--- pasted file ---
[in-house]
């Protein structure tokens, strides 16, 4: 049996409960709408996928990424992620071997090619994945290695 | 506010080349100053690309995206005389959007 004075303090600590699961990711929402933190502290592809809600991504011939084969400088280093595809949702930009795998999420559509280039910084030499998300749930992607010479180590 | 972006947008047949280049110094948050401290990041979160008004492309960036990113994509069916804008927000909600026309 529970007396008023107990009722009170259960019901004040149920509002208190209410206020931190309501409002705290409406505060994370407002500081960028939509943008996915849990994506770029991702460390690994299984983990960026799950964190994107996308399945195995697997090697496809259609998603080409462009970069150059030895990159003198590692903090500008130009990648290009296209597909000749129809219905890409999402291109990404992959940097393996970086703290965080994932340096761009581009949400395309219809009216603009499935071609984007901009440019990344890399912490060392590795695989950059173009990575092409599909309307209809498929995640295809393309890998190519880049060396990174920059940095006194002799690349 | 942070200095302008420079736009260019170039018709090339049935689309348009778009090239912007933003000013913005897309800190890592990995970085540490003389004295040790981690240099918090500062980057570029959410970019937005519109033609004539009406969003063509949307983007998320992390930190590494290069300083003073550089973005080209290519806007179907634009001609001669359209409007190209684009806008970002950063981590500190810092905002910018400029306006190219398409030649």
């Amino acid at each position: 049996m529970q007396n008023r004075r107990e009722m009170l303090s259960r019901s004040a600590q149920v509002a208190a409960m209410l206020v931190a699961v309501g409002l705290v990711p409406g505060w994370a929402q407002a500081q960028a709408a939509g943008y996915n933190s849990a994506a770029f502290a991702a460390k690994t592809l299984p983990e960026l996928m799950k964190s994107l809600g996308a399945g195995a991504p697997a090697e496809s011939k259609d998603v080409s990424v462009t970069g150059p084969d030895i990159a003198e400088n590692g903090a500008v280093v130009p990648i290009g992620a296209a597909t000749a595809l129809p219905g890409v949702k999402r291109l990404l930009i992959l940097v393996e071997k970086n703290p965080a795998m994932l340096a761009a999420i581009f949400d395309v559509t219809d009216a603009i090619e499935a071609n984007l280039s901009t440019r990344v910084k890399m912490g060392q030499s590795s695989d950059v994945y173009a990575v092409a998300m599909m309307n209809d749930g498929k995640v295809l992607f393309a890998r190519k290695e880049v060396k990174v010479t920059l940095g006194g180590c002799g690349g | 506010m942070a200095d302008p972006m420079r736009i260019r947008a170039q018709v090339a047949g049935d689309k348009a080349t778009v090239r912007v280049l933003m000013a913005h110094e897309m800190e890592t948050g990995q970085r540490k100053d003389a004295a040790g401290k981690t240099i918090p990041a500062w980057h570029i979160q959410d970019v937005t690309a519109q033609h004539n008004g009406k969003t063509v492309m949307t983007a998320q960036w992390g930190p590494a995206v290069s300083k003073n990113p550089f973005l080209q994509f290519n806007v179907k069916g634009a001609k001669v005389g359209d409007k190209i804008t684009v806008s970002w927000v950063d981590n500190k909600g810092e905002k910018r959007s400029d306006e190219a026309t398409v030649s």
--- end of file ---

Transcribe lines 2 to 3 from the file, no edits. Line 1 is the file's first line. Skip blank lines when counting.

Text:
């Protein structure tokens, strides 16, 4: 049996409960709408996928990424992620071997090619994945290695 | 506010080349100053690309995206005389959007 004075303090600590699961990711929402933190502290592809809600991504011939084969400088280093595809949702930009795998999420559509280039910084030499998300749930992607010479180590 | 972006947008047949280049110094948050401290990041979160008004492309960036990113994509069916804008927000909600026309 529970007396008023107990009722009170259960019901004040149920509002208190209410206020931190309501409002705290409406505060994370407002500081960028939509943008996915849990994506770029991702460390690994299984983990960026799950964190994107996308399945195995697997090697496809259609998603080409462009970069150059030895990159003198590692903090500008130009990648290009296209597909000749129809219905890409999402291109990404992959940097393996970086703290965080994932340096761009581009949400395309219809009216603009499935071609984007901009440019990344890399912490060392590795695989950059173009990575092409599909309307209809498929995640295809393309890998190519880049060396990174920059940095006194002799690349 | 942070200095302008420079736009260019170039018709090339049935689309348009778009090239912007933003000013913005897309800190890592990995970085540490003389004295040790981690240099918090500062980057570029959410970019937005519109033609004539009406969003063509949307983007998320992390930190590494290069300083003073550089973005080209290519806007179907634009001609001669359209409007190209684009806008970002950063981590500190810092905002910018400029306006190219398409030649």
């Amino acid at each position: 049996m529970q007396n008023r004075r107990e009722m009170l303090s259960r019901s004040a600590q149920v509002a208190a409960m209410l206020v931190a699961v309501g409002l705290v990711p409406g505060w994370a929402q407002a500081q960028a709408a939509g943008y996915n933190s849990a994506a770029f502290a991702a460390k690994t592809l299984p983990e960026l996928m799950k964190s994107l809600g996308a399945g195995a991504p697997a090697e496809s011939k259609d998603v080409s990424v462009t970069g150059p084969d030895i990159a003198e400088n590692g903090a500008v280093v130009p990648i290009g992620a296209a597909t000749a595809l129809p219905g890409v949702k999402r291109l990404l930009i992959l940097v393996e071997k970086n703290p965080a795998m994932l340096a761009a999420i581009f949400d395309v559509t219809d009216a603009i090619e499935a071609n984007l280039s901009t440019r990344v910084k890399m912490g060392q030499s590795s695989d950059v994945y173009a990575v092409a998300m599909m309307n209809d749930g498929k995640v295809l992607f393309a890998r190519k290695e880049v060396k990174v010479t920059l940095g006194g180590c002799g690349g | 506010m942070a200095d302008p972006m420079r736009i260019r947008a170039q018709v090339a047949g049935d689309k348009a080349t778009v090239r912007v280049l933003m000013a913005h110094e897309m800190e890592t948050g990995q970085r540490k100053d003389a004295a040790g401290k981690t240099i918090p990041a500062w980057h570029i979160q959410d970019v937005t690309a519109q033609h004539n008004g009406k969003t063509v492309m949307t983007a998320q960036w992390g930190p590494a995206v290069s300083k003073n990113p550089f973005l080209q994509f290519n806007v179907k069916g634009a001609k001669v005389g359209d409007k190209i804008t684009v806008s970002w927000v950063d981590n500190k909600g810092e905002k910018r959007s400029d306006e190219a026309t398409v030649s």